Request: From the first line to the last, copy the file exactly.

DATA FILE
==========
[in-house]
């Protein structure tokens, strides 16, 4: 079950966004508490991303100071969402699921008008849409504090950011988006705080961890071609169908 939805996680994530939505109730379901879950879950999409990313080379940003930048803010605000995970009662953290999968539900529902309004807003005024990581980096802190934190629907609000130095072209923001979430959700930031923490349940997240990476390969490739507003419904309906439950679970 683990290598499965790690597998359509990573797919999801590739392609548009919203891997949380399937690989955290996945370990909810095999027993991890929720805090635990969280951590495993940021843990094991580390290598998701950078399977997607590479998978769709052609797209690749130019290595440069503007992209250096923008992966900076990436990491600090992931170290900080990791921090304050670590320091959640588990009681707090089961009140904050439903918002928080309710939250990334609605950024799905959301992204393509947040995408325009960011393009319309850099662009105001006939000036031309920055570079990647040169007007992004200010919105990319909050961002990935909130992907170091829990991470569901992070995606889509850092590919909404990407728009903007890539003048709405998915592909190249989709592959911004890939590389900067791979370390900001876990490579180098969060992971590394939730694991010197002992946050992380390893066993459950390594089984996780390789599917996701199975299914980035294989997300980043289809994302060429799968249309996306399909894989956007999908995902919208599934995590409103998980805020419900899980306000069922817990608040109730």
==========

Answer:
[in-house]
């Protein structure tokens, strides 16, 4: 079950966004508490991303100071969402699921008008849409504090950011988006705080961890071609169908 939805996680994530939505109730379901879950879950999409990313080379940003930048803010605000995970009662953290999968539900529902309004807003005024990581980096802190934190629907609000130095072209923001979430959700930031923490349940997240990476390969490739507003419904309906439950679970 683990290598499965790690597998359509990573797919999801590739392609548009919203891997949380399937690989955290996945370990909810095999027993991890929720805090635990969280951590495993940021843990094991580390290598998701950078399977997607590479998978769709052609797209690749130019290595440069503007992209250096923008992966900076990436990491600090992931170290900080990791921090304050670590320091959640588990009681707090089961009140904050439903918002928080309710939250990334609605950024799905959301992204393509947040995408325009960011393009319309850099662009105001006939000036031309920055570079990647040169007007992004200010919105990319909050961002990935909130992907170091829990991470569901992070995606889509850092590919909404990407728009903007890539003048709405998915592909190249989709592959911004890939590389900067791979370390900001876990490579180098969060992971590394939730694991010197002992946050992380390893066993459950390594089984996780390789599917996701199975299914980035294989997300980043289809994302060429799968249309996306399909894989956007999908995902919208599934995590409103998980805020419900899980306000069922817990608040109730």